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Tuesday, February 24, 2009

Fed Chairman Bernanke Said Recession Should End This Year

In his prepared remarks today, Federal Reserve chairman Ben Bernanke said the recession should end this year. Bernanke said this will require restoring financial stability. Bernanke said this during his "Semiannual Monetary Policy Report to the Congress" given before the "Committee on Banking, Housing and Urban Affairs" in the U.S. Senate in Washington, D.C. It was broadcast mostly live on CNBC. Bernanke said:
"The central tendency of their most recent projections for real GDP implies a decline of 1/2 percent to 1-1/4 percent over the four quarters of 2009. These projections reflect an expected significant contraction in the first half of this year combined with an anticipated gradual resumption of growth in the second half."
Bernanke said we need fiscal stimulus:
"To break the adverse feedback loop, it is essential that we continue to complement fiscal stimulus with strong government action to stabilize financial institutions and financial markets."
Bernanke said the recession could end in 2009 with 2010 a recovery year:
"If actions taken by the Administration, the Congress, and the Federal Reserve are successful in restoring some measure of financial stability--and only if that is the case, in my view--there is a reasonable prospect that the current recession will end in 2009 and that 2010 will be a year of recovery."

but he expects a FULL RECOVERY to take more than two years:
"The central tendency for the participants' estimates of the longer-run growth rate of real GDP is 2-1/2 percent to 2-3/4 percent; the central tendency for the longer-run rate of unemployment is 4-3/4 percent to 5 percent; and the central tendency for the longer-run rate of inflation is 1-3/4 percent to 2 percent, with the majority of participants looking for 2 percent inflation in the long run. These values are all notably different from the central tendencies of the projections for 2010 and 2011, reflecting the view of policymakers that a full recovery of the economy from the current recession is likely to take more than two or three years."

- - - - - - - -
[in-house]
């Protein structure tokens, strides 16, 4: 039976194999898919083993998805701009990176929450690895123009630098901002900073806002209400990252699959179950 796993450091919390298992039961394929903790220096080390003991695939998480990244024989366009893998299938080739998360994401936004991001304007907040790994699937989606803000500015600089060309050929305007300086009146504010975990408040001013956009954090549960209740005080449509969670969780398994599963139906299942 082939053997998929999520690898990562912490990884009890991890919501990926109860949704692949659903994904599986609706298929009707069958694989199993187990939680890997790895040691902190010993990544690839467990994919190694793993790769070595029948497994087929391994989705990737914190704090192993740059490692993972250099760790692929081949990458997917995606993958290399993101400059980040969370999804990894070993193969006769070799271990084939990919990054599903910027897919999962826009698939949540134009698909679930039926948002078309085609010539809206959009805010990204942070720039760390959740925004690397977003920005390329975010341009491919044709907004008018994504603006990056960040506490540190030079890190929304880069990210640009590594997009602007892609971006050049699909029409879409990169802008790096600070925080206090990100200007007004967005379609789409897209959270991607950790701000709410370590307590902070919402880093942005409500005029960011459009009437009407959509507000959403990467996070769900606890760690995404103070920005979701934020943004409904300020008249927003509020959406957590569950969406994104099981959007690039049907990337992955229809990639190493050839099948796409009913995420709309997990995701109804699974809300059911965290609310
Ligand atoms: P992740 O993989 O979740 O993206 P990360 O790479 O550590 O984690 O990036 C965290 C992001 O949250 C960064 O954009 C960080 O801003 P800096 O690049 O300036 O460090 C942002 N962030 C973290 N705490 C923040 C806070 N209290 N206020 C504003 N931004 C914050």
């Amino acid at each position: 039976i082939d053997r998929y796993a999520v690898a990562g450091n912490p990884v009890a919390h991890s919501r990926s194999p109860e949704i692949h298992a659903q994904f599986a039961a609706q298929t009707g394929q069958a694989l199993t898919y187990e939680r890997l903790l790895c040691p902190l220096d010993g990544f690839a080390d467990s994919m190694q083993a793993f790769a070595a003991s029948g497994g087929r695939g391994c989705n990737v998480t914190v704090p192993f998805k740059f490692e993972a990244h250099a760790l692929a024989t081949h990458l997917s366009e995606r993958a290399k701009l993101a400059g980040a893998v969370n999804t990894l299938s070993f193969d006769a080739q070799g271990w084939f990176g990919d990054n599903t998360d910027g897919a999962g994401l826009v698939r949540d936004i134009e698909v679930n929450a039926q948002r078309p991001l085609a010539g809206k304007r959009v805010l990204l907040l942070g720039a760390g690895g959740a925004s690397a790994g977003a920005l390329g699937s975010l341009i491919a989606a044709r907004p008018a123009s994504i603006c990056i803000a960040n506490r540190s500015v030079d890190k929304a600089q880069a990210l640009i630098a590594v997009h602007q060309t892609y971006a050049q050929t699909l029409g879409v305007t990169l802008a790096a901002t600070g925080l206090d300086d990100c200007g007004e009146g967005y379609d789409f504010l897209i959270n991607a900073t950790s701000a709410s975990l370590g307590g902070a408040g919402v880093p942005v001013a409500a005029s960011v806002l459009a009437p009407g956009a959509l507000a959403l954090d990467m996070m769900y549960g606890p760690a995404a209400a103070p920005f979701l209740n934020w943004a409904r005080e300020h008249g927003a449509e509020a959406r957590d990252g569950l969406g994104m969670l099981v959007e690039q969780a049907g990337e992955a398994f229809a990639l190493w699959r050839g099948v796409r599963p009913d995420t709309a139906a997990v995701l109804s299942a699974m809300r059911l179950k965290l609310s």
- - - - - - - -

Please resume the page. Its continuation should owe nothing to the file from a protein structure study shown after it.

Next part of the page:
Read the Full Text of Bernanke's Testimony here.

During the Q&A, my favorite line was Bernanke explaining why we should help others having trouble paying their mortgages, a policy that "rewards bad behavior."
"I fully understand the sentiment. A lot of this goes against American values of self reliance and responsibility... I would give the following example. If your neighbor smokes in bed and sets his house a fire. And you live in a neighborhood of closely packed wooden houses. You could punish him very severely by refusing to send the fire department and then he would probably learn his lesson about smoking in bed. But, unfortunately, in the process you would have the entire neighborhood burning down. "
The question was partially in response to Rick Santelli's "Chicago Tea Party in July" Rant video that led to a flood of letters to congress protesting efforts to reduce what people owe who signed legal contracts with banks, often after lying about their income to qualify for the mortgage.


  1. Well, that's all well and good but I think I'll stick with the ECRI forecasts. Unlike Dr. B, ECRI actually predicted the recession.

    I'm just elated that the market didn't tank 5% when he talked. He has a bad habit of making that happen.

  2. OK, I understand the point of view of solving the problem first and how that may even mean helping or saving the butts of companies that have effectively FAILED their stockholders by taking on too much risk.

    But, when things are this bad and this many people(and I mean all Americans that pay taxes or are dependent on the economy for their job stability - pretty much covers EVERYONE, you think?), persons that directly contributed to the problem need to be held directly accountable in some degree.

    And, that would include those that took loans they couldn't pay, the institutions (or officers of), and those that played off the situation with collateralized debt obligations & credit default swaps.

    I mean who the EFF thought a NINA(short for No Income, No Asset) loan was a good idea?!?!


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